Yes, name your children something that sings to your soul! And forget everyone else as far as possible. There are people who insist on calling me Saz (which I hate) and who consistently forget that my Sarah has an h. ;)

Sheila said...

I have always loved having a less-common name. People have usually heard of it, but I'm usually the only Sheila in a group.

The downside is that no one can spell it. It's not that hard. It's the standard spelling of that name. And it's pretty much how it sounds. But whatever I do, I always end up being spelled Shelia. That would not even be pronounced the same! It happens a lot of Facebook when I'm talking to people I don't know ... seriously, my name is on my comment. It's right above yours. Is it so hard to check and make sure you got it right?

I think every single one of us has a strong desire to see our name remembered, spelled right, and pronounced right. When people take the trouble, it means a lot. When they don't -- it shows.

I have lots of names picked out for my future kids (the first one was decided by my husband before he met me, and I agreed to it). I want each to be meaningful and uncommon though not unheard-of. And each one has to sound nice. They also need to have good nicknames, because I'm incapable of not nicknaming.

GrammyK said...

I love that I am Kris with a "K". It's funny how many times someone will have to write my name and they will automatically write "Ch" even when I tell them it's with a "K". Many times it ends up being Khris. :-) I think it's just hard for some people to wrap their heads around something different.

One of our children have the middle name of Dalyn. I LOVE it!! You won't find it on any personalized items!! But we're ok with that.

After becoming Christians we gave careful consideration to each of our children's names and the Lord has almost always given me a name in advance of birth--and usually in advance of the pregnancy. We are always amazed at how well He names our children. ;-)

Blessings to you and praying for an amazing New Year for you and your family.

MK said...

I'm a Kris with a K too lol. And have gotten the Kh... its actually on my Baptismal certificate that way :-D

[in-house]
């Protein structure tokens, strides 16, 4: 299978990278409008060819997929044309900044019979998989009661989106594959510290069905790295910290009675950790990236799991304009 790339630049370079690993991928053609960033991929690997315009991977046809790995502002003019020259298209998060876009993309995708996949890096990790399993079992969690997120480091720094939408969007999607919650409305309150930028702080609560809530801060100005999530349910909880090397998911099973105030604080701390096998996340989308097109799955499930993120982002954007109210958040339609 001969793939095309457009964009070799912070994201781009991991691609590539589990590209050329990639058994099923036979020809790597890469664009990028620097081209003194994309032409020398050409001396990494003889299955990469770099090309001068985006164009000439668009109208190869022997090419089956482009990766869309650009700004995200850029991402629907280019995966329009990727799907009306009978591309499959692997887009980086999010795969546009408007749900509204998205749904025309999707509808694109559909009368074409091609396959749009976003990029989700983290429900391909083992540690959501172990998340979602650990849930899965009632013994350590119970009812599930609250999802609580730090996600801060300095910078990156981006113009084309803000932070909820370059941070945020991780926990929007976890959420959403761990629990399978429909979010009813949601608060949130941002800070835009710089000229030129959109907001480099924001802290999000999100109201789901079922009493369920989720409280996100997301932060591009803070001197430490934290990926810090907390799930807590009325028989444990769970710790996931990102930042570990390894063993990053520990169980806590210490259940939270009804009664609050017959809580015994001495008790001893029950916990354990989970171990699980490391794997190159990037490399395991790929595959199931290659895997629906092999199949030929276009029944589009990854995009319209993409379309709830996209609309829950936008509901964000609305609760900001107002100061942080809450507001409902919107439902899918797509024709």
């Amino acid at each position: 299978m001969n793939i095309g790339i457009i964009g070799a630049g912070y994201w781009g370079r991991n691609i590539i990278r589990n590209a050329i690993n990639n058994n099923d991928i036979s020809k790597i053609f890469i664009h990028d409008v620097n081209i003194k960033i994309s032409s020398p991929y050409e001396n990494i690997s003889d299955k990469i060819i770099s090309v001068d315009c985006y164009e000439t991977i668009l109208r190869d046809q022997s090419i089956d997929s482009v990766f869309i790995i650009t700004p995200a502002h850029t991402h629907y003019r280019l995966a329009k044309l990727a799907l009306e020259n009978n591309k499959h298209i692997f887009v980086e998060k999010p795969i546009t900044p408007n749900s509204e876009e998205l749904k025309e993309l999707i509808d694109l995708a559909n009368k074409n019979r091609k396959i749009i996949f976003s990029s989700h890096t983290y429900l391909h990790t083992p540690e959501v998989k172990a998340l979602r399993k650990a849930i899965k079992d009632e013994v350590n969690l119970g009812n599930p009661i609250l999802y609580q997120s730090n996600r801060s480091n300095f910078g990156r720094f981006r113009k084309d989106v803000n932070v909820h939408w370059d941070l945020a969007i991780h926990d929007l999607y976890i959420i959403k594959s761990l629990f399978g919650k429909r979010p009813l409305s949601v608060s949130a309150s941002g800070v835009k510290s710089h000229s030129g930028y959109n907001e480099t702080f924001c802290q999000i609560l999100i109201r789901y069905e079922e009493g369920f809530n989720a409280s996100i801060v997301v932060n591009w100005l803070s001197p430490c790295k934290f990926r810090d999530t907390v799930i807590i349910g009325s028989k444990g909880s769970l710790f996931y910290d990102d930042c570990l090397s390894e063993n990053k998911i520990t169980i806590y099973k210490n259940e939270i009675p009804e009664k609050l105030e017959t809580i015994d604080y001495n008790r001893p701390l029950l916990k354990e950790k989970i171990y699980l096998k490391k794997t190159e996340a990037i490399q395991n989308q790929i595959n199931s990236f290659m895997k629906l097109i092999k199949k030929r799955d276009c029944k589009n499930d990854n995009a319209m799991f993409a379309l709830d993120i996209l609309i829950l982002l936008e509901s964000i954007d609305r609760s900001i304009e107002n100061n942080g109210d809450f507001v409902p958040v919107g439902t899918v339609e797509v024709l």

My daughter has a non trad spelling too... She's Kalila instead of Khalila. I don't mind when it gets mispelled that way but my own mother refusing to learn how to say or spell it (comes out Kalia) irritates the living daylights out of me. Our son we purposefully spelled Zavier to keep it from being mispronounced and that still happens too. Oh well...

Leslie said...

What are your children's names? So curious! Mine are Kai, Ezra, Jude and Koa. I totally get the teacher thing- being a teacher made it really hard for me to choose our children's names. Because every name we considered would remind me of a child. I needed a name that I didn't know anyone else named that. Of course after I picked the names, I would find other children with the same names on the playground, etc. My family gave me a really hard time when we named our first son Kai. The nurses in the hospital did too. Even saying, "Are you SURE you want to name him that?" as we're filling out the birth certificate!!!

dulce de leche said...

Randy and April, thank you so much! That gave me happy tears. And I think Violet is a lovely name! <3

Guari, you and your name are beautiful. <3

Sheila, I love nicknames, too! :)

(((Arwen))) I feel your pain. We had some similar issues early on with Ariana's name.

Grammy K! (((hug))) I have been thinking about you and missing your posts! Are you still blogging? And you are definitely an alluring lady. :)

MK, those names are lovely! <3 And sorry about the certificate--that is a shame.

Leslie, I love the names you chose! Our kidlets are Ariana Elisa, Joel David (but pronounced in Spanish, never English), Elena Raquel and Veronica Amaya. :)

Lorna Johnston said...

aha I get all sorts of spellings for my name which isn't terribly unusual but like Shiela I'm usually the only Lorna in the group. I get called Laura (argh) and some people spell it Launa lol. My kids are Zoe, Joseph and Jacob but Zoe spells her name Zoee and uses her middle name Louise combined to be Zoee-Lou which I LOVE! Joseph and Jacob are shortened to Joe and Jake, but people even get these wrong sometimes!

Jacquelyn said...

I agree! Our daughter's names are Adelina (pr. Adeleena) Teuta (pr. Tay-oo-ta) and Albulena (pr. All-boo-layna) My husband is from Kosovo and while these names are rare if not nonexistent in the States, they are very common in Kosovo (where we recently moved back to to work as missionaries.) I've gotten a few raised eyebrows and some mispronunciations, but their names completely fit them and our girls love their names and so do we :)

Anonymous said...

Ezekiel Xavier, Naomi Alice, and Ezra Marz...(our three little ones) I couldn't agree with you more!